- Premium reviews
- Express reviews
- Reviews rated
- Ratings received
The concept of Vistaprint is immediately appealing to anyone running a small business or working as a freelancer: 250 high quality business cards provided quickly, easily and for free. Something for nothing? Well, it's largely true though there are a few caveats. When you enter the site, you are given a selection of thirty different business card templates from which to choose. The variety should be enough for anyone to find something that suits them. They vary from simple, plain designs to fancy full-colour cards. Personally I chose a plain, professional design with just a splash of red. Having selected the card design, you move on to the text. There are a number of standard fields in set places for things like Name, Company, Address, etc. You can use any of these fields for whatever you want, subject to length, or leave any of them blank. Having entered the text, you press the "Preview" button and after a few seconds you get to see your design with the text as it will appear, an excellent facility. You can play with different text on different backgrounds until you're happy. Your options for free cards are limited to this, so for example you can't change fonts or move text around at will. Once you're happy with your card, you proceed to register and pay by credit card. What's that? Pay? I thought these cards were free. Well yes, they are. However, you have to pay for postage and packing. Despite the "vistaprint.co.uk" address, this is just a front end to vistaprint.com Cards are printed and posted in the US. Postage is thus more than nominal; it currently costs £5.95 or £7.95 depending on whether you want normal or fast delivery. There are also a number of additional options you can choose to purchase. For example, the free cards have a small Vistaprint logo and the message "Business cards are FREE at Vistaprint.co.uk" on the reverse, for £6.99 you can remove this. Payment compl
ete, you sit back and wait for the cards to arrive. And wait. That's my main problem with the site. I selected the "rapid" option for £7.95 which is supposed to get your cards to you within ten days. My order was placed on 4/7/2001, I received an email on 10/7/2001 saying that the cards had been shipped. Great! Unfortunately, they didn't arrive until today, 6/8/2001. Strangely, the franking on the box says "Air Mail" yet has only twenty cents postage, which sounds wrong. I suspect someone made a mistake somewhere. Well at least they arrived, well packaged and safe. Were they worth the wait? Absolutely. These are as good as many cards I've used before, printed well on decent weight stock. They are also fairly standard size, just a touch small at approximately 49mm x 87mm. I have to say that they look even better in real life than on the web. How can they afford to do this for free? Well, they claim that they do this because they are so sure that you will like the product they will get paid orders from you later. That's probably true to a degree. However I suspect they are being a little disingenuous. Even for genuine airmail, £7.95 postage sounds expensive. My suspicion is that the "P&P" subsidises the production costs and you are effectively getting the cards at cost. Presumably this increases Vistaprint's turnover sufficiently that they benefit from better economies of scale in their commercial dealings. So, not quite free yet far from expensive. If you want a small run of business cards and don't mind a wait then Vistaprint is an inexpensive way of doing it.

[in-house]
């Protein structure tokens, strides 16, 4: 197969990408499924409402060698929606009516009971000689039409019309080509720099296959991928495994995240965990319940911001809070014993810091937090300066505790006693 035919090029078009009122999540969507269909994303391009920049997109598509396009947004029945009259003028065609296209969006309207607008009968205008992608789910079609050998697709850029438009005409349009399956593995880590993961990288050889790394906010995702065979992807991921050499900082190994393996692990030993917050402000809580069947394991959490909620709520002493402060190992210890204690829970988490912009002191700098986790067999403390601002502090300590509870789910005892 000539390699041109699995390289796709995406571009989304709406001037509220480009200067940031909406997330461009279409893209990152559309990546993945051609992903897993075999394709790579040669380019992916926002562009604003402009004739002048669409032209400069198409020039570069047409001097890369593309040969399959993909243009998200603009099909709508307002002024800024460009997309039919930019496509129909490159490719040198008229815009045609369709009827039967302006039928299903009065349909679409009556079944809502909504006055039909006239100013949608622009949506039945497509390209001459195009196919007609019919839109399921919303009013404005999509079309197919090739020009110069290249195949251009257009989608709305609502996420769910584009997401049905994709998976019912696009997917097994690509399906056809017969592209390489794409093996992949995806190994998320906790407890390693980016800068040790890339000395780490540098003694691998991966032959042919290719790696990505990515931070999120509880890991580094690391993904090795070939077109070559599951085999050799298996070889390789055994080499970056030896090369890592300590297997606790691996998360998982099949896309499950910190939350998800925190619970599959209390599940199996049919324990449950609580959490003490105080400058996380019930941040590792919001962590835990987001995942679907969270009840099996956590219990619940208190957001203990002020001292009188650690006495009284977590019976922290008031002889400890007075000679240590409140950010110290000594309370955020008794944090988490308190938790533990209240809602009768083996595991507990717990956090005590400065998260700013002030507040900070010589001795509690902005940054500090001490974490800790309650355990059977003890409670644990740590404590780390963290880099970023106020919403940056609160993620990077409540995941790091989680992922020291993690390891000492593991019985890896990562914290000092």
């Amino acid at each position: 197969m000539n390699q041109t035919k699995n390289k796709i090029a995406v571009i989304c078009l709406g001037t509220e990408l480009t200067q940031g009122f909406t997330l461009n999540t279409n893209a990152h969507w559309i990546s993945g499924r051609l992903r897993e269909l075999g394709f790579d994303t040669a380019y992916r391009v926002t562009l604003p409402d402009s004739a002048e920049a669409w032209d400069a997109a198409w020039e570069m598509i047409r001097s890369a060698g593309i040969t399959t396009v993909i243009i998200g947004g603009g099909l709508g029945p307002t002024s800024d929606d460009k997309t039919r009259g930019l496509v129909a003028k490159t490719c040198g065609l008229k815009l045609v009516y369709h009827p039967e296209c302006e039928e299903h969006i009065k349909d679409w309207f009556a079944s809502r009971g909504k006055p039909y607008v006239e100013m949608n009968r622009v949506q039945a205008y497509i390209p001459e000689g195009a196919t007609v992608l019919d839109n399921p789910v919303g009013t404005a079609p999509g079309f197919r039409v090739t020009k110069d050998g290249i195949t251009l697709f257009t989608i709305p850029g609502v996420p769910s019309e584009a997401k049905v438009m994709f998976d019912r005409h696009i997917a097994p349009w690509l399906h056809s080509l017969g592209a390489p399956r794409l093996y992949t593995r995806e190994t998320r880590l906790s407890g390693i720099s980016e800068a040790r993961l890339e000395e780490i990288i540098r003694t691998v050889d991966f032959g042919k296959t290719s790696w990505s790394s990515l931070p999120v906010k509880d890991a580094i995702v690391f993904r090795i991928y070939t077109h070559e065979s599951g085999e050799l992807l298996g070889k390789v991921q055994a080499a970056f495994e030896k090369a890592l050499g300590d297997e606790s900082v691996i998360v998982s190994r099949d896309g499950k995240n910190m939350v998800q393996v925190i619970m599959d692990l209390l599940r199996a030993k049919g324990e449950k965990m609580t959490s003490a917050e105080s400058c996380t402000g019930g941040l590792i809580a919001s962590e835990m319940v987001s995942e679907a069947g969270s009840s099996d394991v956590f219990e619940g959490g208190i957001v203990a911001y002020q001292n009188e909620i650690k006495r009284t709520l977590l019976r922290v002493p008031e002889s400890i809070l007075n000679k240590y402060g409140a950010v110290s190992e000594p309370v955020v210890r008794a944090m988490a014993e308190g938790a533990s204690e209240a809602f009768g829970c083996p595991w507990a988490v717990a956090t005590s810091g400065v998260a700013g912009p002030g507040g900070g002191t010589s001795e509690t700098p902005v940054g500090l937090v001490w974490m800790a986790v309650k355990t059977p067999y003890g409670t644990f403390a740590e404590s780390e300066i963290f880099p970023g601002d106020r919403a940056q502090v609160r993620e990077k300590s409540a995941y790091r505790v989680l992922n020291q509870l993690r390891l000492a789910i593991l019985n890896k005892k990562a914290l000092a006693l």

Ah, Gauntlet. If you're as ancient as me then you'll remember the stir that the original Gauntlet game caused when it appeared in the arcades decades ago. A graphically superb third person shooter which could be played by four people at once! No sophistication, just blast away at everything that moves and most things that don't. For its time it was a genuine quantum leap forward in gaming. Many were the hours wasted feeding coins in to the machine. I remember one afternoon when friends and I had been playing Gauntlet at the arcade for ages. I suddenly became aware that I was running short of change. Unable to face dropping out of the game I took a tenner from my pocket, thrust it at a passing kid and said, "Get me change!". Remember that this was back in the days when a tenner was worth having and I was giving one to a kid I'd never seen before. To my amazement he returned a few minutes later with a pile of coins. Maybe in my deranged, half-drunk, game obsessed frenzy I resembled Withnail and was too scary for him to risk stealing from me. I prefer to think he was just a good kid. Reflections on human nature aside, back to the game. "Gauntlet - Dark Legacy" is the latest in the series, this time available for the PS2. If you played the original then you will be delighted to find that nothing has changed. That's nonsense of course - everything has changed. At the time the original machine was in the arcades, the power of a single PS2 would have dwarfed all NASA's computers put together. The graphics are like nothing we could have imagined back then. Yet it still *feels* the same. It even has that hilariously over the top deep, dark voice making statements like "Blue archer has gained a level" as if they were of gravest import. Turn this game on and you are transported back to those arcades of yore... Gauntlet is the most basic of games in that you run around different levels sho